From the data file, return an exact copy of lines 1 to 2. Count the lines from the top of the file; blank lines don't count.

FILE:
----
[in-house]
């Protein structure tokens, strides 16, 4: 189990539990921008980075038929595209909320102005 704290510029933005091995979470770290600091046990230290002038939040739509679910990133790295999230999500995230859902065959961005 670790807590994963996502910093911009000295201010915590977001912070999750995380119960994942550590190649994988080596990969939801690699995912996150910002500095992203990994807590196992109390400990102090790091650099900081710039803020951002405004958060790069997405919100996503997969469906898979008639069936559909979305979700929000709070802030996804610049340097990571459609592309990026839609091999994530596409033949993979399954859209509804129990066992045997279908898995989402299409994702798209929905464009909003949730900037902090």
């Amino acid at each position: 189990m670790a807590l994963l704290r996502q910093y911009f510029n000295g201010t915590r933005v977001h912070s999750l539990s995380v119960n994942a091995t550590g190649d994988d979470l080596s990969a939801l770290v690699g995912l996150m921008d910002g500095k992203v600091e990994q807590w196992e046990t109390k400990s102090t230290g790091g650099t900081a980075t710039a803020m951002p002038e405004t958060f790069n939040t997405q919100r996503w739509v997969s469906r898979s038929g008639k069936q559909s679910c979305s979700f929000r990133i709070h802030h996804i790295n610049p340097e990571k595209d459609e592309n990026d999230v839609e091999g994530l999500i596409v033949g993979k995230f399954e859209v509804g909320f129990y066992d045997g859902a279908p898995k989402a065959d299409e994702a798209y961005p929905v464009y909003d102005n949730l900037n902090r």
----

[in-house]
């Protein structure tokens, strides 16, 4: 189990539990921008980075038929595209909320102005 704290510029933005091995979470770290600091046990230290002038939040739509679910990133790295999230999500995230859902065959961005 670790807590994963996502910093911009000295201010915590977001912070999750995380119960994942550590190649994988080596990969939801690699995912996150910002500095992203990994807590196992109390400990102090790091650099900081710039803020951002405004958060790069997405919100996503997969469906898979008639069936559909979305979700929000709070802030996804610049340097990571459609592309990026839609091999994530596409033949993979399954859209509804129990066992045997279908898995989402299409994702798209929905464009909003949730900037902090």